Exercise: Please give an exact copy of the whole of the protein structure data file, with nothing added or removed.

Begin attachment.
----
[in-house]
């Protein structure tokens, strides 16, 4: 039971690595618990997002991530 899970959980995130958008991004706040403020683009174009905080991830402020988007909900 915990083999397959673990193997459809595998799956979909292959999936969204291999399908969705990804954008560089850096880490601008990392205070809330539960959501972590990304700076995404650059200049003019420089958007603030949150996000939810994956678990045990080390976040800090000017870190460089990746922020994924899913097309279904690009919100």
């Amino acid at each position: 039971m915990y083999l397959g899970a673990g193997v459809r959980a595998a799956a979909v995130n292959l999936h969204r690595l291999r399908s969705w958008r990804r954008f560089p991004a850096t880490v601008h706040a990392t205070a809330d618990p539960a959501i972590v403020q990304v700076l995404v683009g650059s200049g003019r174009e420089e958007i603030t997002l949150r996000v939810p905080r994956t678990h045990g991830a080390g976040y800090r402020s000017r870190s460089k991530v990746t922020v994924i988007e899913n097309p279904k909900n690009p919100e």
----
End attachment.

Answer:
[in-house]
């Protein structure tokens, strides 16, 4: 039971690595618990997002991530 899970959980995130958008991004706040403020683009174009905080991830402020988007909900 915990083999397959673990193997459809595998799956979909292959999936969204291999399908969705990804954008560089850096880490601008990392205070809330539960959501972590990304700076995404650059200049003019420089958007603030949150996000939810994956678990045990080390976040800090000017870190460089990746922020994924899913097309279904690009919100």
């Amino acid at each position: 039971m915990y083999l397959g899970a673990g193997v459809r959980a595998a799956a979909v995130n292959l999936h969204r690595l291999r399908s969705w958008r990804r954008f560089p991004a850096t880490v601008h706040a990392t205070a809330d618990p539960a959501i972590v403020q990304v700076l995404v683009g650059s200049g003019r174009e420089e958007i603030t997002l949150r996000v939810p905080r994956t678990h045990g991830a080390g976040y800090r402020s000017r870190s460089k991530v990746t922020v994924i988007e899913n097309p279904k909900n690009p919100e």